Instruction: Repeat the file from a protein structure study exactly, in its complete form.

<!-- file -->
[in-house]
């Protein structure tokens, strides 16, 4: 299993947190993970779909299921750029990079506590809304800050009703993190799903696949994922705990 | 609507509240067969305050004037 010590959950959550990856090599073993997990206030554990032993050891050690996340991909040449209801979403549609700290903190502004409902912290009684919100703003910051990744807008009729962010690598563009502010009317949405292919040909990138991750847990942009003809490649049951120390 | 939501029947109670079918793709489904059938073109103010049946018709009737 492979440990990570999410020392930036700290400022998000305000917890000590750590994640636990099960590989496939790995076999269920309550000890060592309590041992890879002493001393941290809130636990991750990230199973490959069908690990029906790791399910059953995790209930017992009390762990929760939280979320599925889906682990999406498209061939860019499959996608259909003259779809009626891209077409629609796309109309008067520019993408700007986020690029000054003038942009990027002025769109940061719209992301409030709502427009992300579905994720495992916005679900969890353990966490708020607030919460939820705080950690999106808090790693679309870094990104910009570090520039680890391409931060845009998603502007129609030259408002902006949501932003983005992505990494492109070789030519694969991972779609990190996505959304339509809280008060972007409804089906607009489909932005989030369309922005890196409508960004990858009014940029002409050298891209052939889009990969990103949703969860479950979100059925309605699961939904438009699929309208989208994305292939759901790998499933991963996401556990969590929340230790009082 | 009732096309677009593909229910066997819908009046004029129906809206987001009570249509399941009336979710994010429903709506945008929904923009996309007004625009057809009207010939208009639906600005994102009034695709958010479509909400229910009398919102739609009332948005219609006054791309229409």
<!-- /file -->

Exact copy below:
[in-house]
């Protein structure tokens, strides 16, 4: 299993947190993970779909299921750029990079506590809304800050009703993190799903696949994922705990 | 609507509240067969305050004037 010590959950959550990856090599073993997990206030554990032993050891050690996340991909040449209801979403549609700290903190502004409902912290009684919100703003910051990744807008009729962010690598563009502010009317949405292919040909990138991750847990942009003809490649049951120390 | 939501029947109670079918793709489904059938073109103010049946018709009737 492979440990990570999410020392930036700290400022998000305000917890000590750590994640636990099960590989496939790995076999269920309550000890060592309590041992890879002493001393941290809130636990991750990230199973490959069908690990029906790791399910059953995790209930017992009390762990929760939280979320599925889906682990999406498209061939860019499959996608259909003259779809009626891209077409629609796309109309008067520019993408700007986020690029000054003038942009990027002025769109940061719209992301409030709502427009992300579905994720495992916005679900969890353990966490708020607030919460939820705080950690999106808090790693679309870094990104910009570090520039680890391409931060845009998603502007129609030259408002902006949501932003983005992505990494492109070789030519694969991972779609990190996505959304339509809280008060972007409804089906607009489909932005989030369309922005890196409508960004990858009014940029002409050298891209052939889009990969990103949703969860479950979100059925309605699961939904438009699929309208989208994305292939759901790998499933991963996401556990969590929340230790009082 | 009732096309677009593909229910066997819908009046004029129906809206987001009570249509399941009336979710994010429903709506945008929904923009996309007004625009057809009207010939208009639906600005994102009034695709958010479509909400229910009398919102739609009332948005219609006054791309229409």